Time to Rhyme

April is National Poetry Month!

poetry-spatter

Happy National Poetry Month! And what better month to celebrate, as Webster put it,

“Writing that formulates a concentrated imaginative awareness of experience in language chosen and arranged to create a specific emotional response through meaning, sound, and rhythm.

Bookish, yes. But true.

April’s a month festooned with  birthdays of some of the most glorious wordsmiths the world has ever known: Shakespeare (born and died on his birthday, April 23), Hans Christian Anderson (whose fairytales read like narrative poems, April 2), George Herbert (April 3), Maya Angelou (April 4), Algernon Charles Swinburne (April 5), the late, great  country poet-songwriter, Merle Haggard (April 6), William Wordsworth (April 7), E. Y.. “Yip” Harburg  (wrote “Somewhere over the Rainbow,” April 8), Charles-Pierre Baudelaire (April 9), Seamus Heaney (Whitbread winner for his translation of Beowulf, April 13), Walter De La Mare (April 25), Robert Penn Warren (first US Poet Laureate, April 24).

This isn’t simply a list of names. These are friends, some of whom were introduced to me by my father, Max Grant.  All of whom I have read time and again. Dad was a petroleum engineer with the heart of a  scrub brush poet. When he told us bedtime stories, you never knew if you were going to get a “made up” story, a chapter out of Will James, or one of the old cowboy poems that he loved so much. I was reared in a storytelling family in South Texas. Most of the poetry I heard and learned in those early days were story poems by the likes of Robert W. Service the poet laureate of the Yukon. Poems like The Cremation of Sam McGee:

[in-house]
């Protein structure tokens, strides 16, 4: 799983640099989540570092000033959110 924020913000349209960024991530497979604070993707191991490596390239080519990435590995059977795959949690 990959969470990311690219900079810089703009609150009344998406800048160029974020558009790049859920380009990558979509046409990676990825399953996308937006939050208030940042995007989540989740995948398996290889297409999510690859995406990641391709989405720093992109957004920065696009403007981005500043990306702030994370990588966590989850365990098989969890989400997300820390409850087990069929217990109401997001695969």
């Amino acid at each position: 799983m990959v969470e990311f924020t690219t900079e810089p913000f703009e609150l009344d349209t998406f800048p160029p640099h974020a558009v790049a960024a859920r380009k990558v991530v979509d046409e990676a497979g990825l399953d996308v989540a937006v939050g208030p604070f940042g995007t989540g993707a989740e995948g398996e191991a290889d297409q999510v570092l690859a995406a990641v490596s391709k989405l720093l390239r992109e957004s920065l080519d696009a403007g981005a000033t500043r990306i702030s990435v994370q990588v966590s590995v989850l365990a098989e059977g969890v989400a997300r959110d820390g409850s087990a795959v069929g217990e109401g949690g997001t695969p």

There are strange things done in the midnight sun
Bi the men who moil for gold;
The Arctic trails have their secret tales,
That would make your blood run cold;

Or, The Ballad of Salvation Bill:

‘Twas in the bleary middle of the hard-boiled Arctic night,
I was lonesome as a loon, so if you can,
Imagine my emotions of amazement and delight
When I bumped into that Missionary Man.

It wasn’t until I reached high school that I graduated to Shakespeare, Angelou, and scores of poets living outside the April calendar. And yet, despite the beauty, the elegance, and perfection of more complex forms, my first love was and will always be the narrative poems of my youth. I suppose, because they were as close to story as you could get. But more importantly, there’s the warm memory of my dad reading or reciting those great cowboy poems by the fire on a winter’s night, or camping under the big oak down on the river. I think it’s the relationship with my dad more than the poems themselves that made poetry special in my life.

 Why not choose one of the April poets from the list above and really read one of their poems aloud? It doesn’t have to be long. Then share it with someone you love.

Who knows? You may even come to experience a “specific emotional response!”

Happy reading!

Please note: I reserve the right to delete comments that are offensive or off-topic.

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